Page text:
This morning there is a burnt out cooker on the pavement out front, so we know that somebody in number 30 was cooking late at night and somehow it got out of control. I’m so glad everyone is OK (there were no ambulances) but I really hope that bloke got a wake up call. I know we did!

12 August 2008

Assignment time already

Yes, three weeks into the semester and we're off! In fact, in the first week we were meant to have found some random kids, interviewed them on their knowledge of the water cycle, and then teach them something they don't know...yeah, right! Many of us don't even know any kids so we had to go a-begging back to our practicum schools about whether we could use a few of their students. I could only get year ones which are 5 and 6 years old. I can tell you that "zaperation", as they called evaporation, was way over their heads. Still, beggars can't be choosers and this course is all about processing assignments rather than having meaningful teaching/ learning experiences so I'm plodding on. Next week I will teach my peers all about electrical circuits...riviting stuff folks!

"I love deadlines. I like the whooshing sound they make as they fly by."
— Douglas Adams

27 July 2008

Silk Road Cooking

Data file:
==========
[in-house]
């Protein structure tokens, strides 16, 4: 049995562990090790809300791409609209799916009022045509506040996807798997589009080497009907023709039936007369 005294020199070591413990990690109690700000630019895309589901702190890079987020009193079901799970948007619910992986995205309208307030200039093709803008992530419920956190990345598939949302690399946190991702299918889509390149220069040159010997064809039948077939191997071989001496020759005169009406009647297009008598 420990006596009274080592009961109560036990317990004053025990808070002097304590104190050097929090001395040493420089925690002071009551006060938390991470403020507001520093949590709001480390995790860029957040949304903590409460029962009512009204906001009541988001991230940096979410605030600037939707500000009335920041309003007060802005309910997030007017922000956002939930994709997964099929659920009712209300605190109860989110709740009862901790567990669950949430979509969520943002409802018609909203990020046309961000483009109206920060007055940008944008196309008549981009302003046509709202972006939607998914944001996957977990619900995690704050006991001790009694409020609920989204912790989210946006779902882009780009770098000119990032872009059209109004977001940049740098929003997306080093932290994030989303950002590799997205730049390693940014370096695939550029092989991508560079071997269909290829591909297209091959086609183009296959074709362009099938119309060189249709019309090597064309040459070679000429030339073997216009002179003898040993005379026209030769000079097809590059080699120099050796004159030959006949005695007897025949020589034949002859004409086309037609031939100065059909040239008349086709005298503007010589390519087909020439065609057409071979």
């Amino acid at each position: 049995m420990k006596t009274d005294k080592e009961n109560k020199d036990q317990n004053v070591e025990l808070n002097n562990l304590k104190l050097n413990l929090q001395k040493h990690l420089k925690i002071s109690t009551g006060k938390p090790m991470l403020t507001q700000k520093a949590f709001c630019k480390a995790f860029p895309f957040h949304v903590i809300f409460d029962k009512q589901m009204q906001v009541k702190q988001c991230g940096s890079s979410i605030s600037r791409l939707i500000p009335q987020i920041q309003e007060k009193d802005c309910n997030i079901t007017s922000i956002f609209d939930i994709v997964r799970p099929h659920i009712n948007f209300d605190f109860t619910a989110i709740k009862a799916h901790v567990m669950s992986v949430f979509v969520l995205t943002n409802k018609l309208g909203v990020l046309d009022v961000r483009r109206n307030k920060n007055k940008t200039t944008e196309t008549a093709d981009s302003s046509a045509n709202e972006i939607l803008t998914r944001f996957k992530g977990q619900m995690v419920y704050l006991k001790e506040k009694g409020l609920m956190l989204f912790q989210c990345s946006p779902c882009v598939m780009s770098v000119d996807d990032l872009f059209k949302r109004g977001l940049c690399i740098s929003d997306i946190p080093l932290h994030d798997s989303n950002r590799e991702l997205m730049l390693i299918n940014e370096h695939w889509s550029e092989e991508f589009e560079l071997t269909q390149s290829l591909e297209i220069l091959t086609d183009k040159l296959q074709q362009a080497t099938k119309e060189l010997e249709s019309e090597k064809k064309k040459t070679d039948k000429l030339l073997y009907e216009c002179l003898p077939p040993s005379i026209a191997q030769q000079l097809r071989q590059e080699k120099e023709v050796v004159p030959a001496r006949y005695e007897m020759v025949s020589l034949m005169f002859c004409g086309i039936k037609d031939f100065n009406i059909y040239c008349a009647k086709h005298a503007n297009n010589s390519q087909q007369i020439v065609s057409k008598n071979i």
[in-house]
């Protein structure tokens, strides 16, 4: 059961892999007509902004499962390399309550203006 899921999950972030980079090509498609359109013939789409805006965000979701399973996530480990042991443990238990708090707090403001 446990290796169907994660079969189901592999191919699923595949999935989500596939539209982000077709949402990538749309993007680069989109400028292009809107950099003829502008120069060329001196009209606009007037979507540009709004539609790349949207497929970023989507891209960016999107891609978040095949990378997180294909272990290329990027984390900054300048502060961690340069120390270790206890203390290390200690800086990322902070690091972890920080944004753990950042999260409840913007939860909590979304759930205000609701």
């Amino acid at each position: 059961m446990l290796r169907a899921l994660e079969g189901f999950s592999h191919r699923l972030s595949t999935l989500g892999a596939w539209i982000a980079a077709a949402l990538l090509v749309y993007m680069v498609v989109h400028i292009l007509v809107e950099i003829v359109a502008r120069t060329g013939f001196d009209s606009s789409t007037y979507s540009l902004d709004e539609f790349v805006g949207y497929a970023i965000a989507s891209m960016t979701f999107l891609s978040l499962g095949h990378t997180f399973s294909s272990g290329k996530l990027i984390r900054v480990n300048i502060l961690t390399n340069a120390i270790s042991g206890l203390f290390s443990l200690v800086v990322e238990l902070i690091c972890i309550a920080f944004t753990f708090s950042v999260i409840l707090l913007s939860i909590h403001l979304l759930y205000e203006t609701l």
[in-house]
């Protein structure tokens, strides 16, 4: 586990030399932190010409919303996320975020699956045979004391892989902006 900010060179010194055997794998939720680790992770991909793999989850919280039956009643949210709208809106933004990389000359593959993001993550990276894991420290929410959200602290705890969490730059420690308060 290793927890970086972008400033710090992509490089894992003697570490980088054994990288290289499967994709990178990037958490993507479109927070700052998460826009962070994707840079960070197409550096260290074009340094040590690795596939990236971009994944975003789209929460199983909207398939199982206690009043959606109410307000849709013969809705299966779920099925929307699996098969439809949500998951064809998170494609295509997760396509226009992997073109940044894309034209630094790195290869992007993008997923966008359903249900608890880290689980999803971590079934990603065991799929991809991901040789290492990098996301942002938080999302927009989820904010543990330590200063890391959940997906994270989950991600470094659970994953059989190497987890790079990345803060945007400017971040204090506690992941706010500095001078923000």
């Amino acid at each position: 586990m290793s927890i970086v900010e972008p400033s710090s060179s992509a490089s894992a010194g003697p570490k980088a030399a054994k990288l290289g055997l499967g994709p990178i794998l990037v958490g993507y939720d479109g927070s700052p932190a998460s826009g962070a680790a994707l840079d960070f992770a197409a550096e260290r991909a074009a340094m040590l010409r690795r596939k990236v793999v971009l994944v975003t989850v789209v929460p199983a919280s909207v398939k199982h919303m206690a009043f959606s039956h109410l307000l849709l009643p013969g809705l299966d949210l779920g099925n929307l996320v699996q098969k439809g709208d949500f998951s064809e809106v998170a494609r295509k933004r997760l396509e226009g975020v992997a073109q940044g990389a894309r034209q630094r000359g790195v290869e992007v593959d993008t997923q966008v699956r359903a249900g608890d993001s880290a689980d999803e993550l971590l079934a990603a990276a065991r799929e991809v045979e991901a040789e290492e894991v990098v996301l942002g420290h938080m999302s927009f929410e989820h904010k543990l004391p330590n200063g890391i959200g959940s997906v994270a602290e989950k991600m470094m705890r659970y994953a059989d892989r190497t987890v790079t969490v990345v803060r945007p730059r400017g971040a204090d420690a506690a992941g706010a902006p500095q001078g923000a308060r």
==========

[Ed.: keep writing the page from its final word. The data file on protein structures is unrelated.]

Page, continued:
Silk Road Cooking: A Vegetarian Journey Silk Road Cooking: A Vegetarian Journey by Najmieh Batmanglij

My review

rating: 5 of 5 stars
I love, love, love this book! I got it from the library and I fear that I will soon be paying overdue fees as I can't bear to part with it. So far I've made a palow that was absolutely delicious, and I've got my eye on many more recipes. I am fascinated with Central Asia and I really loved the travelogue/ anthropological viewpoint of the book. Plus the author has filled it with delicious stories and quotes from Rumi. I agree with the other poster who said she'd spent more time reading it than cooking!

View all my reviews.

27 June 2008

Falling Cloudberries

Falling Cloudberries: World of Family Recipes Falling Cloudberries: World of Family Recipes by Tessa'>http://www.goodreads.com/author/show/374416.Tessa_Kiros">Tessa Kiros